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Senate panel threatens subpoena for Google, Facebook and Twitter executives

Senate panel threatens subpoena for Google, Facebook and Twitter executives
© AP/Pool

The GOP chairman of the Senate Commerce Committee is planning to subpoena the executives of Google, Facebook and Twitter to testify at an Oct. 1 hearing on the law that gives tech companies a legal liability shield if they do not agree to appear voluntarily by Thursday night.

A spokesperson for the committee confirmed to The Hill that Chairman Roger WickerRoger Frederick WickerGovernment efforts to 'fix' social media bias overlooks the destruction of our discourse The Section 230 fight Congress should be having Americans want to serve — it's up to us to give them the chance MORE (R-Miss.) intends to issue the subpoenas and believes their testimony to be crucial.

Politico first reported on the subpoena threat.

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Spokespeople for Twitter and Facebook declined to comment. A spokesperson for Google did not immediately return a request for comment.

The hearing is set to focus on Section 230 of the Communications Decency Act, which is considered the bedrock of the modern internet.

The 1996 law, which has come under increased scrutiny since President TrumpDonald John TrumpPolice say man dangling off Trump Tower Chicago demanding to speak with Trump Fauci says he was 'absolutely not' surprised Trump got coronavirus after Rose Garden event Biden: Trump 'continues to lie to us' about coronavirus MORE targeted it in an executive order in May, gives internet companies immunity from lawsuits for content posted on their sites by third parties and allows them to make "good faith" efforts to moderate content.

The threat of having that protection revoked has increasingly been proposed as a cudgel to compel platforms to make changes by lawmakers, especially ones on the right.

Wicker, along with Sens. Lindsey GrahamLindsey Olin GrahamPush to expand Supreme Court faces Democratic buzzsaw RNC chairwoman: Republicans should realize distancing themselves from Trump 'is hurting themselves in the long run' Latest Mnuchin-Pelosi call produces 'encouraging news on testing' for stimulus package MORE (R-S.C.) and Marsha BlackburnMarsha BlackburnSenate Judiciary to vote on subpoena for Twitter CEO next week Government efforts to 'fix' social media bias overlooks the destruction of our discourse Trump faces unusual barrier to COVID-19 aid: GOP allies MORE (R-Tenn.), introduced a bill last month that would only extend the protection to companies that restrict access to content where it has the "reasonable belief" it falls into one of the specified categories in the 1996 act.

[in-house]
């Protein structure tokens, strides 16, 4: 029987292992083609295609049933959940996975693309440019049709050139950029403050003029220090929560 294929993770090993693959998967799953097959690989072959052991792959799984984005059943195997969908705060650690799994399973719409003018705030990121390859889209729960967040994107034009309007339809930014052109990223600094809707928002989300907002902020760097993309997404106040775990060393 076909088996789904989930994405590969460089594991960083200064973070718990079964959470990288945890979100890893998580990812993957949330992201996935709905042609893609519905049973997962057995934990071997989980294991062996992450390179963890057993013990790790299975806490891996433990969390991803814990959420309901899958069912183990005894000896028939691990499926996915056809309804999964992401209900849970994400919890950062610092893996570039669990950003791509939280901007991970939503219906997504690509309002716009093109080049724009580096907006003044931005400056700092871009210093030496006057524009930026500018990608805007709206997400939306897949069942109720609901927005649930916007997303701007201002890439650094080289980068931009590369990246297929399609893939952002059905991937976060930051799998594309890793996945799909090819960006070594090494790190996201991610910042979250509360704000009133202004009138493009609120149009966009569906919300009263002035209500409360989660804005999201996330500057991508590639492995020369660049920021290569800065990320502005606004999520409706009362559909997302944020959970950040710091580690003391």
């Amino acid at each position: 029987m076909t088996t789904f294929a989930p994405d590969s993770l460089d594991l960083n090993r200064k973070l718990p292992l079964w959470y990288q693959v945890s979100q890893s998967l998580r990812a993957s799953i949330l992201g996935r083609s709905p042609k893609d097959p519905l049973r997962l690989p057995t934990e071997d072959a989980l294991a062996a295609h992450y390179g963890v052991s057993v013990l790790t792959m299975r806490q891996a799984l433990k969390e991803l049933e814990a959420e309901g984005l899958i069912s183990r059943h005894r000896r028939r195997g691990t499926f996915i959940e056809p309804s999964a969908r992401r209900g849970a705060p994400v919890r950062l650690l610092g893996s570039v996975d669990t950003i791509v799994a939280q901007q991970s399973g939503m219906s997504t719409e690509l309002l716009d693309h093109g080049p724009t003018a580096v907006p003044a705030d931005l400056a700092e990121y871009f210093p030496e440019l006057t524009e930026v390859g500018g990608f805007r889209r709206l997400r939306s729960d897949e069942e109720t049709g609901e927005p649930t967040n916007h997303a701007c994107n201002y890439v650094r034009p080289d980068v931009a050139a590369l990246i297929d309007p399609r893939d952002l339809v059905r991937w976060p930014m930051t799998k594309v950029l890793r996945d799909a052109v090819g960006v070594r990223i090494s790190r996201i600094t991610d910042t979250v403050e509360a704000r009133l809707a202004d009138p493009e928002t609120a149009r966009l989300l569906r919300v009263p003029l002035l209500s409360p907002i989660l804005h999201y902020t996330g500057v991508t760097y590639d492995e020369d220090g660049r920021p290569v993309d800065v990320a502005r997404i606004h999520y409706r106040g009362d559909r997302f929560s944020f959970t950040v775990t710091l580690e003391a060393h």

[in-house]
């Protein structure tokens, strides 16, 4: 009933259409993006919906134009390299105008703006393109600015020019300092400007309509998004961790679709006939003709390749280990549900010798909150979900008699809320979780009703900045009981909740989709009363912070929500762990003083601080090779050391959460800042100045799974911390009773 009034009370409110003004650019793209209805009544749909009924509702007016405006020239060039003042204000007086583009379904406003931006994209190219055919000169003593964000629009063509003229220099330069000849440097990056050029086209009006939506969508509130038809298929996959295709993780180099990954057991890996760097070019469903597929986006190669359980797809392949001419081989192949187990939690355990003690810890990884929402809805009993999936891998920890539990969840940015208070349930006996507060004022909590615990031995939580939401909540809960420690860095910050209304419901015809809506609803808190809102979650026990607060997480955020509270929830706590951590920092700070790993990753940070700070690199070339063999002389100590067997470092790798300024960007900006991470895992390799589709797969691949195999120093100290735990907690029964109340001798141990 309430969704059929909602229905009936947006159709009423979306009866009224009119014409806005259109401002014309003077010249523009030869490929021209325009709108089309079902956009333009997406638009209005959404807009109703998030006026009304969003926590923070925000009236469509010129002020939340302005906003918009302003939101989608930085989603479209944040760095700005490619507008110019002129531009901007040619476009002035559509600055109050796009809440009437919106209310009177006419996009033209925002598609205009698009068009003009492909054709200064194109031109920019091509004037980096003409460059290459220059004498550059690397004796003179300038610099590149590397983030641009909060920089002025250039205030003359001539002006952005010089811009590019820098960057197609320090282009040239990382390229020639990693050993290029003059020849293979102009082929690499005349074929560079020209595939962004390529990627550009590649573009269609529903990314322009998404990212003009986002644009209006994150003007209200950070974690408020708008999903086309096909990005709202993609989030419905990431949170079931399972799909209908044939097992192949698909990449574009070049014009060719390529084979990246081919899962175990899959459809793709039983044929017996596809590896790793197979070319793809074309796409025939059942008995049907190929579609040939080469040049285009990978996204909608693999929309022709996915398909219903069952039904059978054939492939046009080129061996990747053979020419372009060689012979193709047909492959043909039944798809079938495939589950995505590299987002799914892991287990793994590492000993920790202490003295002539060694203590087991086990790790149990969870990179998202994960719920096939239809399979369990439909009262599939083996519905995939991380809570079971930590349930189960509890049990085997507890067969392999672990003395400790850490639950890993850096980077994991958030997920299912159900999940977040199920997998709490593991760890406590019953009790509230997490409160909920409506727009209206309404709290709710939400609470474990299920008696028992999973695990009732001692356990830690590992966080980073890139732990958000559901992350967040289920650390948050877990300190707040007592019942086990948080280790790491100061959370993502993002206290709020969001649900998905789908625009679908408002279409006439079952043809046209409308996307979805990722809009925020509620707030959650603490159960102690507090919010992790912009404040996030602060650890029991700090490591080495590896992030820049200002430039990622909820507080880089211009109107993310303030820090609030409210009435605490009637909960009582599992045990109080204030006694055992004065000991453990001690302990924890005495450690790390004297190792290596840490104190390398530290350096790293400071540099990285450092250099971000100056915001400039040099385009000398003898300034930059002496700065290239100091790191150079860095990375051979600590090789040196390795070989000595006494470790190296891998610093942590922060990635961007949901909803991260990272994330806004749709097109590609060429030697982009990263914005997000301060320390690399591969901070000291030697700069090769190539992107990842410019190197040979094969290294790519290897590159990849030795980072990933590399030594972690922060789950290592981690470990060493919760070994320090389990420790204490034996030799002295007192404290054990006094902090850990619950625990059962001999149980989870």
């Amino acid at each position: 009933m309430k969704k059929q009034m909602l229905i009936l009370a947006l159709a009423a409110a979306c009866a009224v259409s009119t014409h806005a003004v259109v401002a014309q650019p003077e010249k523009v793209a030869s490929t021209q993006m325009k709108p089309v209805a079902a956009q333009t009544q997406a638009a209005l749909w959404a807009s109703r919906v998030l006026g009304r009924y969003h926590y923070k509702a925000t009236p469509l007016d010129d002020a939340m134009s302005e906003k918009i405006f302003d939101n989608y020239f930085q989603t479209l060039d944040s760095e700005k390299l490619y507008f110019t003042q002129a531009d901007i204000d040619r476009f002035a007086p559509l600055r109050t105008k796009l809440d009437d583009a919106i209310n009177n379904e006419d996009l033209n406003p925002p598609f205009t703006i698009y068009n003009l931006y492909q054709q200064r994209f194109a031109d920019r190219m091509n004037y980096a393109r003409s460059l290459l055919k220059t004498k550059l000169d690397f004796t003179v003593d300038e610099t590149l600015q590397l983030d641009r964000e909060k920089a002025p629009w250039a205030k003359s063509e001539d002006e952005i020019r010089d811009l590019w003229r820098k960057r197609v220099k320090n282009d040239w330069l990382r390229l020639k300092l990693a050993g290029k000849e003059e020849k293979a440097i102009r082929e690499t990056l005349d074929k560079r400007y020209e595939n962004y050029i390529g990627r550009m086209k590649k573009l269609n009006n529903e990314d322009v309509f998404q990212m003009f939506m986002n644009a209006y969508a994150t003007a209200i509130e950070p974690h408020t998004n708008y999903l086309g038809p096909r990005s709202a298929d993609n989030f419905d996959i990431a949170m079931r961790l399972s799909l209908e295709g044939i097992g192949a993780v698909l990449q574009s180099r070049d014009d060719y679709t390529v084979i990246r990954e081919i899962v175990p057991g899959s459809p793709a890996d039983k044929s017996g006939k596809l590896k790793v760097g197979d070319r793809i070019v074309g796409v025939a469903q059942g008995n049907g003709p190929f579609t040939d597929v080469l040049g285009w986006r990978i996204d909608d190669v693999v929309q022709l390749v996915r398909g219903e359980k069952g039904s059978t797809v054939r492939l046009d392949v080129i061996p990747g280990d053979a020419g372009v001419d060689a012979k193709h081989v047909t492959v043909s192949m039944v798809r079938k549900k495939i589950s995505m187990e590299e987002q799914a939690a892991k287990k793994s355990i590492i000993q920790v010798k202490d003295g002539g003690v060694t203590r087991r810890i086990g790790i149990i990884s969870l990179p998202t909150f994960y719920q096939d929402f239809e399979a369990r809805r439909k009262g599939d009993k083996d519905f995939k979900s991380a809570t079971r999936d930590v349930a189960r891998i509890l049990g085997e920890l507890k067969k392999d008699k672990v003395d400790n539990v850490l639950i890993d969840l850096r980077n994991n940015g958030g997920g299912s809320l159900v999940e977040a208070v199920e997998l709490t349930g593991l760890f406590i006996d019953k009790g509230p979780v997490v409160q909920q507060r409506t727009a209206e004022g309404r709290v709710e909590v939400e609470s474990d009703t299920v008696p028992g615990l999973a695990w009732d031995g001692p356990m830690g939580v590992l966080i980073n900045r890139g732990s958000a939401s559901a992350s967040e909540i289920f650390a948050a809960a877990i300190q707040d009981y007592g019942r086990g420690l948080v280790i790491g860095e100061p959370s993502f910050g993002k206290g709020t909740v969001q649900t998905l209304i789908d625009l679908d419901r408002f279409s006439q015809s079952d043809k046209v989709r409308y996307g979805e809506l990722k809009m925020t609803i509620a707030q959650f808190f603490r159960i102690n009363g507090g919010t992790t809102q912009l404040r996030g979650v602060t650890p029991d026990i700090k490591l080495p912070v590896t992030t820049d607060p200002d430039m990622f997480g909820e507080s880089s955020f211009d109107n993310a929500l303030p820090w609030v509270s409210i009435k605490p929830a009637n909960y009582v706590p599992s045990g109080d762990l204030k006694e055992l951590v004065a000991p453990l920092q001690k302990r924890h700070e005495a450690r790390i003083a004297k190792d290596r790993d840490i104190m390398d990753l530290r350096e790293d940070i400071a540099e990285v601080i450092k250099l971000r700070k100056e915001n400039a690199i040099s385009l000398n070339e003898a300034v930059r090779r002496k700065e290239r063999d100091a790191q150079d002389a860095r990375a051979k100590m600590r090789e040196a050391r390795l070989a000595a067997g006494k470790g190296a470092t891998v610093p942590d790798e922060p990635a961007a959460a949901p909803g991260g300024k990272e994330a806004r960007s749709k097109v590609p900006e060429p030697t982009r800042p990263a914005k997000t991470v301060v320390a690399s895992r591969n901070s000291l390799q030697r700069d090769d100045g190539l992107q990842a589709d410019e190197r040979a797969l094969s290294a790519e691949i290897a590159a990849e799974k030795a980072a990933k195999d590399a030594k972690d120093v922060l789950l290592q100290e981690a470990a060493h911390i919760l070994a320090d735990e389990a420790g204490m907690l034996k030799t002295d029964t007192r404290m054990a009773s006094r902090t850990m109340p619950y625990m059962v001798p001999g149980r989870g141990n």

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Section 230's original phrasing gives platforms broad authority to pursue content moderation targeted at "obscene, lewd, lascivious, filthy, excessively violent, harassing, or otherwise objectionable" content.

The bill would strike the "otherwise objectionable" phrase — which has allowed platforms to take down a wide range of dangerous content — and replace it with ‘‘promoting self-harm, promoting terrorism, or unlawful."

It would also change the definition of "information content provider" to include any instances of editorializing or modifying content created by another person or entity beyond changes to appearance.

That change would seem to suggest that platforms that do things like fact-check content or strike parts of it would no longer get Section 230 protections, effectively neutering the sort of tough content moderation that experts say is crucial to limiting the spread of misinformation online.

That is just one of many efforts targeting Section 230.

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The Department of Justice on Wednesday rolled out a legislative proposal that would make many changes similar to Wicker's bill.

Trump, after having a baseless post about the risks of mail-in voting labeled on Twitter, signed an executive order on the law that, among other things, directs an agency within the Commerce Department to file a petition with the Federal Communications Commission to clarify the scope of Section 230.

That subagency, the National Telecommunications and Information Administration, filed that petition earlier this year and recently closed the open comment period.